Debt is that which is owed; usually referencing assets owed, but the term can cover other obligations. In the case of assets, debt is a means of using future purchasing power in the present before a summation has been earned. Some companies and corporations use debt as a part of their overall corporate finance strategy.
A debt is created when a creditor agrees to lend a sum of assets to a debtor. In modern society, debt is usually granted with expected repayment; in many cases, plus interest. Historically, debt was responsible for the creation of indentured servants.
Before a debt can be made, both the debtor and the creditor must agree on the manner in which the debt will be repaid, known as the standard of deferred payment. This payment is usually denominated as a sum of money in units of currency, but can sometimes be denominated in terms of goods. Payment can be made in increments over a period of time, or all at once at the end of the loan agreement.
A debt obligation is considered secured if creditors have recourse to the assets of the company on a proprietary basis or otherwise ahead of general claims against the company. Unsecured debt comprises financial obligations, where creditors do not have recourse to the assets of the borrower to satisfy their claims.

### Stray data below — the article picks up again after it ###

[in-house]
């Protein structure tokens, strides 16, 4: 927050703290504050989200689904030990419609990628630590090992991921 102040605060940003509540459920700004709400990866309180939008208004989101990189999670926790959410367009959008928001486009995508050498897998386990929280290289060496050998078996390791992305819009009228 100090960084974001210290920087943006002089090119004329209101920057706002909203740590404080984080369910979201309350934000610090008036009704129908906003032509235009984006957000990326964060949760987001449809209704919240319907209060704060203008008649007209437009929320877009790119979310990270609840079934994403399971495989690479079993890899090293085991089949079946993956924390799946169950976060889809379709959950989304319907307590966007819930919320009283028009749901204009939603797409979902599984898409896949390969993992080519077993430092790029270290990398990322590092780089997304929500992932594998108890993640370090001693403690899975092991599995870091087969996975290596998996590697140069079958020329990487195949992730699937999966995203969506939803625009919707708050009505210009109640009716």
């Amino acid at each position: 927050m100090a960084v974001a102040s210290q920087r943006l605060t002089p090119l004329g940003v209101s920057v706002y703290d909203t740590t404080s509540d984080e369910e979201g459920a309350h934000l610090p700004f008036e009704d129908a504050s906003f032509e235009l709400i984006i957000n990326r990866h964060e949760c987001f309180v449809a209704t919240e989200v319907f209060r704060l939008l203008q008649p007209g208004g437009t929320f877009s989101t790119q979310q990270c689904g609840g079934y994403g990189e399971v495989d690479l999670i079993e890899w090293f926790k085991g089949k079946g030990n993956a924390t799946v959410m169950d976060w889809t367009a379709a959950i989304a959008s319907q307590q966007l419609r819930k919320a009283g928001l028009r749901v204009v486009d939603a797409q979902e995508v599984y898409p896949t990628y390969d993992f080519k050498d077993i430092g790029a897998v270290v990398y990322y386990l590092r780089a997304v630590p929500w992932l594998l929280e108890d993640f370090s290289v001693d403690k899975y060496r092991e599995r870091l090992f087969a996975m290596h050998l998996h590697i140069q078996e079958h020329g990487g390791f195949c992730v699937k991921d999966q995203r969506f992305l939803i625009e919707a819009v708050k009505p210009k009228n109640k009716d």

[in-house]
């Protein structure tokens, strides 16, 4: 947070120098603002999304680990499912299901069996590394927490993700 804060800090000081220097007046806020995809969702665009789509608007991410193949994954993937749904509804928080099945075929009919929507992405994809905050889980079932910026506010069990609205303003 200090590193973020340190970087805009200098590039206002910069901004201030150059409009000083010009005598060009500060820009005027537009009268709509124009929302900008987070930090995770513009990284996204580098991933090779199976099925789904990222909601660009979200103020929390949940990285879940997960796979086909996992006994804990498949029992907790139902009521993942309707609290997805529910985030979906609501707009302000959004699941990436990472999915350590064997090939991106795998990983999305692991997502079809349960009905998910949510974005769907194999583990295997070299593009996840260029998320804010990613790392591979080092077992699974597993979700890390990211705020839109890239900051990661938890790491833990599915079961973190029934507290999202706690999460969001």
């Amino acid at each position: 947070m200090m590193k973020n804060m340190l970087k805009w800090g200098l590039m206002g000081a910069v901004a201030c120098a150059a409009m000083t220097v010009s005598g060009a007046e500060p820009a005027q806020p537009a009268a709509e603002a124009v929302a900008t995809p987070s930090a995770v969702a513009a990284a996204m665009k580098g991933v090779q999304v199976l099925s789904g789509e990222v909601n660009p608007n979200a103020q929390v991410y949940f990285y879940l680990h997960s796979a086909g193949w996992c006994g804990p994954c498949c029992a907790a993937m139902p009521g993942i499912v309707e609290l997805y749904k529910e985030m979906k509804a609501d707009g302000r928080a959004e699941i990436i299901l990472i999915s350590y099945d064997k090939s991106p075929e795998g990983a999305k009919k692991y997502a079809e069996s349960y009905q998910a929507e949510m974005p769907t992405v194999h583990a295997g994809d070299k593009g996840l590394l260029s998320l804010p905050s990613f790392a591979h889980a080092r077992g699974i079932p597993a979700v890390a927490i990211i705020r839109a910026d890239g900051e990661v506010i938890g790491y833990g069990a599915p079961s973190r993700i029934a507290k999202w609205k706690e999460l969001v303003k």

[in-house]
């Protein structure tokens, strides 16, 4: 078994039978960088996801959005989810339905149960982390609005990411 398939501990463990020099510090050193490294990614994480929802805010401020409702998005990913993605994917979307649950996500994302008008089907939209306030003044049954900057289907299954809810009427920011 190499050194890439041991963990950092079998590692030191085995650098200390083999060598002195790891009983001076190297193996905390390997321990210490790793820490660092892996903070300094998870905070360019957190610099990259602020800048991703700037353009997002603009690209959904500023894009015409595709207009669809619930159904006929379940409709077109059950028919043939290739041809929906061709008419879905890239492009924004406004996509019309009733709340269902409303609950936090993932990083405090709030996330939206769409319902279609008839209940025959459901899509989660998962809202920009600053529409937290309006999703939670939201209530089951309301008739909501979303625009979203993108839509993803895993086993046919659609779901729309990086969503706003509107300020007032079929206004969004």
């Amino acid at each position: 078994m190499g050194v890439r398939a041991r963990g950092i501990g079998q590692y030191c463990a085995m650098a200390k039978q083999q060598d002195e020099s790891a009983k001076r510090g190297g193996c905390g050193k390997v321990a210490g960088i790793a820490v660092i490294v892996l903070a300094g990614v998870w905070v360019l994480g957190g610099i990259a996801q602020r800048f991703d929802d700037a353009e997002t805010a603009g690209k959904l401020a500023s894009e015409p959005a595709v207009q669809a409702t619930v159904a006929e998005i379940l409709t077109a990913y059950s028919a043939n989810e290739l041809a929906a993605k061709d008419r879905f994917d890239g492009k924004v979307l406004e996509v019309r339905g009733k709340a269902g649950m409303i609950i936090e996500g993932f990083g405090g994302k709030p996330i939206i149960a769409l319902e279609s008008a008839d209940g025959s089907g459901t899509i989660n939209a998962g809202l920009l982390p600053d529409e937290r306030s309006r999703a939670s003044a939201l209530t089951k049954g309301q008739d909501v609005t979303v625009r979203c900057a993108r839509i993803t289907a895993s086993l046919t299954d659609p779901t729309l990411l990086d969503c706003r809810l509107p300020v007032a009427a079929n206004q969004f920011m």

Private debt comprises bank-loan type obligations, whether senior or mezzanine. Public debt is a general definition covering all financial instruments that are freely tradeable on a public exchange or over the counter, with few if any restrictions.
Loan syndication is a risk management tool that allows the lead banks underwriting the debt to reduce their risk and free up lending capacity.
A basic loan is the simplest form of debt. It consists of an agreement to lend a principal sum for a fixed period of time, to be repaid by a certain date. In commercial loans interest, calculated as a percentage of the principal sum per year, will also have to be paid by that date.
In some loans, the amount actually loaned to the debtor is less than the principal sum to be repaid; the additional principal has the same economic effect as a higher interest rate (see point (mortgage)).
A syndicated loan is a loan that is granted to companies that wish to borrow more money than any single lender is prepared to risk in a single loan, usually many millions of dollars. In such a case, a syndicate of banks can each agree to put forward a portion of the principal sum.